An entrepreneur since he founded a web hosting company at 16, Jesse Middleton (Drexel, 2010) loves waking up to a new, exciting and difficult challenge every day. Brother Middleton is a venture capitalist who finds companies to invest in and supports the founders and their dreams. He is the General Partner for Flybridge, whose mission is to partner with talented entrepreneurs to help them succeed in developing their companies. He is also the co-founder of WeWork Labs, an incubator program similar to Flybridge that guides entrepreneurs in the initial stages of starting a company.
“The best part of my job is being a helpful part of the journey of many, many companies and the founders of those companies. As a child, I always did well with problem-solving and now I do it every day. I’m doing what I love and I’m good at it.”
Growing up in rural Pennsylvania, there wasn’t much to do except play outside. When his parents bought him his first Texas Instrument word processor, he became more globally aware and was whisked away from the farmlands and fields behind his house. “My parents were both small business owners. Their influence [and my aunt’s push on the importance of college] was what drove me to build my own company, attend Drexel and take an interest in venture capitalism.”
Brother Middleton chose Drexel for its co-op program and liked the idea of living in a city. Once he moved to campus and started school, he became actively involved with the Delta Rho chapter. “AEPi helped me come out of my shell. I went from being introverted to being an extroverted leader with an open-mindedness about things. AEPi truly taught me life skills in selling and basic business practice.”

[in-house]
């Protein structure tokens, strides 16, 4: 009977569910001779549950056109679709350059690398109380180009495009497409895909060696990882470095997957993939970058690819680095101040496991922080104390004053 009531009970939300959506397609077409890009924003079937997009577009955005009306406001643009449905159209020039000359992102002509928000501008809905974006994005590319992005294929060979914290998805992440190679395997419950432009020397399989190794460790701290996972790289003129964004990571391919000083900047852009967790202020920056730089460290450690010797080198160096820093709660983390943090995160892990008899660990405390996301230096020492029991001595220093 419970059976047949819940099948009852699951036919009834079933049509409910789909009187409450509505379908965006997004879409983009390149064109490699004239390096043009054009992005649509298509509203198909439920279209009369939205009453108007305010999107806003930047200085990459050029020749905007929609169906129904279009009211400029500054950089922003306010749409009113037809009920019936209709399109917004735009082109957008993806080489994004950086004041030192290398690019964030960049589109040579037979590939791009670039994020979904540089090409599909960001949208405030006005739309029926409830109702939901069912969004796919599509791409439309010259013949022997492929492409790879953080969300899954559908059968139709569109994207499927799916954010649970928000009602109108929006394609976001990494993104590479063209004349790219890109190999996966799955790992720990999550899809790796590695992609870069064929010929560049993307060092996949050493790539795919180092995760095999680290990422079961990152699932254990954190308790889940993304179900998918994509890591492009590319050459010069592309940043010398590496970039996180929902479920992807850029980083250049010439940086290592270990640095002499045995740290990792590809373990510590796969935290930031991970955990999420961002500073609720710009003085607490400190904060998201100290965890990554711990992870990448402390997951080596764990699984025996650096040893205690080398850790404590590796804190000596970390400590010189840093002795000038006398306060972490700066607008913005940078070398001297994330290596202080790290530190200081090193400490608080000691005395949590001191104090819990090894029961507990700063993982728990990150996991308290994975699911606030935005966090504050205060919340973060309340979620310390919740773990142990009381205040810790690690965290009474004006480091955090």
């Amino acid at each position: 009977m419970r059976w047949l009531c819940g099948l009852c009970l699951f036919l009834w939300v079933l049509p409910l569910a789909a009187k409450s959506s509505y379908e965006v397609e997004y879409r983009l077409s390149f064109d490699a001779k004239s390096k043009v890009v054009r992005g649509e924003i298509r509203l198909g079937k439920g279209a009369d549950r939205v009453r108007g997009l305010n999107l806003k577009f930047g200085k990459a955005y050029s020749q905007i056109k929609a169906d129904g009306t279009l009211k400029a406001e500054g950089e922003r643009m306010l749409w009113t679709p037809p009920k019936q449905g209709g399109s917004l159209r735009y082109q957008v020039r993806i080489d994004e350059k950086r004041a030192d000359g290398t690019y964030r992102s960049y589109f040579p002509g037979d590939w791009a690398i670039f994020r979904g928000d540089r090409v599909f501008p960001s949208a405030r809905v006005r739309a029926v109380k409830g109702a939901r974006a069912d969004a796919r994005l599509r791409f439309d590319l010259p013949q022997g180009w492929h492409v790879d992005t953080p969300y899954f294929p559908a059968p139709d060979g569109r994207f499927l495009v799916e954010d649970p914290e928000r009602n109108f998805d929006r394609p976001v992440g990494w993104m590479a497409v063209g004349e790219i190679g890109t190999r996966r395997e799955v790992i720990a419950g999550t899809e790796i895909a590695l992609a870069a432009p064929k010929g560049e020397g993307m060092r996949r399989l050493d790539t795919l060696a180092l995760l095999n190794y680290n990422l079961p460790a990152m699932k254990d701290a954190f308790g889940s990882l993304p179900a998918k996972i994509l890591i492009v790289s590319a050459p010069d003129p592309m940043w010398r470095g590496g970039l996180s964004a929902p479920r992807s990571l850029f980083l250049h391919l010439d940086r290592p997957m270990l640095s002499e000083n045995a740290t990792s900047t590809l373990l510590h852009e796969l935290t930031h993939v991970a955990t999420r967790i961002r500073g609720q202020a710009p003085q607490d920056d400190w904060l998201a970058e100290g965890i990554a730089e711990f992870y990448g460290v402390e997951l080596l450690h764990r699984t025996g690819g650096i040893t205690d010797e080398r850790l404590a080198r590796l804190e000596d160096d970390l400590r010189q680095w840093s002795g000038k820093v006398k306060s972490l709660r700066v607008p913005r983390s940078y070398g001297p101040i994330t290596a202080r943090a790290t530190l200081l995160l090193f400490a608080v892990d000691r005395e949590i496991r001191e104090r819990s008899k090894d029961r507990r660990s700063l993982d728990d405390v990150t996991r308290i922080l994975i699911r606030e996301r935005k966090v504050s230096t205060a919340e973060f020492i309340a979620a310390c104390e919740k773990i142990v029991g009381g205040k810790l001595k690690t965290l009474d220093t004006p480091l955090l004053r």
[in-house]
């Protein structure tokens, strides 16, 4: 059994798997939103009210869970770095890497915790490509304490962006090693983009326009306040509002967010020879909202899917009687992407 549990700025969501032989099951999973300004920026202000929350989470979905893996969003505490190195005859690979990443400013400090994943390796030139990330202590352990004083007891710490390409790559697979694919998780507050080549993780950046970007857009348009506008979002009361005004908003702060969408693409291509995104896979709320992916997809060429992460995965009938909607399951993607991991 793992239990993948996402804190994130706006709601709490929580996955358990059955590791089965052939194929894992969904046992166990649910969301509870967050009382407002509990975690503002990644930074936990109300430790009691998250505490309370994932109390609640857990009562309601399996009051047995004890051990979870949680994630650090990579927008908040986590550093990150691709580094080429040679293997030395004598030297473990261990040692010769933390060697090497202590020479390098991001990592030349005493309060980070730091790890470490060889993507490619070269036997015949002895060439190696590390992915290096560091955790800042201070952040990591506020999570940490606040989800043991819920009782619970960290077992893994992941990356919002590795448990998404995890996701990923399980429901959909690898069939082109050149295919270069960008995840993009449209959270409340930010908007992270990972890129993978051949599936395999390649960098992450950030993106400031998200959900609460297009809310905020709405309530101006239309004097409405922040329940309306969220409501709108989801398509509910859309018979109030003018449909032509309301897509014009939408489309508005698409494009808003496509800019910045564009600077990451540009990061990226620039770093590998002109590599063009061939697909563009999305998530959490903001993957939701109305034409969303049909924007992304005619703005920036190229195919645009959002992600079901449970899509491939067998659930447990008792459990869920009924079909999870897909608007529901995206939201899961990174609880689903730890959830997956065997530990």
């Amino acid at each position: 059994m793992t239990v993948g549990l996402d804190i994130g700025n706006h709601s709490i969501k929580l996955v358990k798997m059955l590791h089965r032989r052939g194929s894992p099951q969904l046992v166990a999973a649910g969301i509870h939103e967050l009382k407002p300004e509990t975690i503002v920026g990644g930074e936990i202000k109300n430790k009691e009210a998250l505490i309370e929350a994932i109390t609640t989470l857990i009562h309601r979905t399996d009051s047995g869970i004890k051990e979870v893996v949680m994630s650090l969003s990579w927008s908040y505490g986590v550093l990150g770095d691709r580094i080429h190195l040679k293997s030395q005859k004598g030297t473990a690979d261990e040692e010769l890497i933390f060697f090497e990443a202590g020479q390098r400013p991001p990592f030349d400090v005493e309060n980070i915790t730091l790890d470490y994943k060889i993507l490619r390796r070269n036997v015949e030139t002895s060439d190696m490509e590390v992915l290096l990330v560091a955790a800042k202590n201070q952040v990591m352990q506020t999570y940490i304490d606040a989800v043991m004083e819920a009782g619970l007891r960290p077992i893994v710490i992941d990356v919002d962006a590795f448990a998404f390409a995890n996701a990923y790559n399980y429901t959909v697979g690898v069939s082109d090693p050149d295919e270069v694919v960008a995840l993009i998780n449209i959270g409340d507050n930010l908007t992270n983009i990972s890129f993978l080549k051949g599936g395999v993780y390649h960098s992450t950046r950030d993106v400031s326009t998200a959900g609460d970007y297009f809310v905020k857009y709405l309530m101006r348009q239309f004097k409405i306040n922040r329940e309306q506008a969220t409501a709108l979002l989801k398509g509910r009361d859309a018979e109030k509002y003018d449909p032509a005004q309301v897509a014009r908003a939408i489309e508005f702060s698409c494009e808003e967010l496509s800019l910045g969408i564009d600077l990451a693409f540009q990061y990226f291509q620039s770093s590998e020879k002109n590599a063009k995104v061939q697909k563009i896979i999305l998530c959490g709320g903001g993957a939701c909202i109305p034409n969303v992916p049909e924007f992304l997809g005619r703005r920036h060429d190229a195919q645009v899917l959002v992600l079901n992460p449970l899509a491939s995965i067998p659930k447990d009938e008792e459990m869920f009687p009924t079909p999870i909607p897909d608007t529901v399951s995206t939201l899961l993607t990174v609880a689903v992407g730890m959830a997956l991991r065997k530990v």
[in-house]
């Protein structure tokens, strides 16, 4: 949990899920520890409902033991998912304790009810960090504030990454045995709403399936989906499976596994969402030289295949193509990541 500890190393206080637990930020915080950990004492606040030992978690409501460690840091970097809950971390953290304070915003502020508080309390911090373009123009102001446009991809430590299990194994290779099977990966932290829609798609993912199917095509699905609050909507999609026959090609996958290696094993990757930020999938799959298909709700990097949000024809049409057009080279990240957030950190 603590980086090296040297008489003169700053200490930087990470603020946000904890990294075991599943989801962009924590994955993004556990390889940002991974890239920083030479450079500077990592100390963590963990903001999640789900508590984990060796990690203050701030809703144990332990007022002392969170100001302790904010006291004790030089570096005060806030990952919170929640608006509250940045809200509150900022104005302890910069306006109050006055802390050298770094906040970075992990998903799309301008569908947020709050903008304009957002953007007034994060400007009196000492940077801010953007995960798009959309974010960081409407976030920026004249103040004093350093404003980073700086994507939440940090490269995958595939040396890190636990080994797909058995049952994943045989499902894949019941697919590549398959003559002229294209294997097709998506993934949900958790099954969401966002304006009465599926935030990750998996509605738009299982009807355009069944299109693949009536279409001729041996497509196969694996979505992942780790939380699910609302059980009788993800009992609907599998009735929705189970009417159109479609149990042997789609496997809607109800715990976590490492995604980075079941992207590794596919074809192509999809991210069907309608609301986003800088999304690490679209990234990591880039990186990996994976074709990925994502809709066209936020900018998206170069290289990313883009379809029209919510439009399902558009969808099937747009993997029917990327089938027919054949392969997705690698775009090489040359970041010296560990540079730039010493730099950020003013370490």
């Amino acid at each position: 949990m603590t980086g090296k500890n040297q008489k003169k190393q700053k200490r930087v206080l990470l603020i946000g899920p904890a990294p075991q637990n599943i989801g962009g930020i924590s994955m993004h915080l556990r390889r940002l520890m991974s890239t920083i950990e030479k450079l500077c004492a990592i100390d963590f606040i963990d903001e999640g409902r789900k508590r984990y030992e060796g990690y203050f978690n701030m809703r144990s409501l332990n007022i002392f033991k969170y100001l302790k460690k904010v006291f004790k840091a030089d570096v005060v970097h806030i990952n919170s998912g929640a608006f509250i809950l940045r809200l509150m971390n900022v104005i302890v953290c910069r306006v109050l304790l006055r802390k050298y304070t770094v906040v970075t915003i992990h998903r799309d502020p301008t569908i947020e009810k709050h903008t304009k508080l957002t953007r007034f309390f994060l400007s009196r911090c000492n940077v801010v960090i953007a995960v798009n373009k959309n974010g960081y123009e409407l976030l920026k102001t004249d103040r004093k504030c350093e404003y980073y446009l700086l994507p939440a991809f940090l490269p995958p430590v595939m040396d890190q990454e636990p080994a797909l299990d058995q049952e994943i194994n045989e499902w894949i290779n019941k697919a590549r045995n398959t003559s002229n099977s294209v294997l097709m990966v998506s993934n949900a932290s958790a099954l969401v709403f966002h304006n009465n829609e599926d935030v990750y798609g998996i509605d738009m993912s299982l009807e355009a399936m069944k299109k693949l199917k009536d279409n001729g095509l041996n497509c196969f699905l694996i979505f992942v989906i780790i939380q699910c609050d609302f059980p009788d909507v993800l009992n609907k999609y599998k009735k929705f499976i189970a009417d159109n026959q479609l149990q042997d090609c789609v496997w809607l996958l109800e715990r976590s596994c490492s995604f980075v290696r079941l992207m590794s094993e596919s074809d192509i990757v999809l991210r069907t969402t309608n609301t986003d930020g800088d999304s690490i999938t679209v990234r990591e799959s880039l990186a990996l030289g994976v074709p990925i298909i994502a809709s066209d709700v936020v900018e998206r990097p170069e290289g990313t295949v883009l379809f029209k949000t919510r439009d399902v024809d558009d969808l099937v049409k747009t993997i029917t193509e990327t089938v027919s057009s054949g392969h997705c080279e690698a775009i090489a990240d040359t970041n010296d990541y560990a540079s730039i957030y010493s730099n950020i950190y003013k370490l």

Following graduation, he consulted for companies around the world in China, Mexico, Israel and the United Kingdom. Many of the partners and investors he worked with were Israeli or Jewish, so Judaism started to have a larger presence in his life than when he was a child. “I would not have recognized any of this without AEPi.”
In 2010, he moved to New York City and became the head of information technology at LivePerson. “I became involved in a number of startups in New York and befriended a number of investors who helped me start WeWork Labs. Over the years after building up WeWork and investing in small companies in New York, I realized what I wanted to do with my career was invest in founders of very young companies.”
WeWork’s purpose is to enable creators to enjoy what they do every day. Members pay to have access to a workspace as well as the people that work inside of said workspace. “The idea is that you move into the workspace and utilize the skills of others while they utilize your skills. You build one another up and help each other create what you need for your company. You quickly go from being an individual doing the thing you love to being a part of a group that is looking to see an organization succeed.”
Flybridge is similar in helping business owners get to where they need to be. Rather than providing the space and resources, general partners work with business owners to provide the funds needed to make an impact and develop the business.
Brother Middleton’s philosophy is that by investing in startup companies, we can ploy people to be innovative and have an impact in saving the world. “To me, the thing you love to do, not the thing you have to do to put food on the table, is most important. I can see myself doing this for the rest of my life and don’t see this slowing down anytime soon.”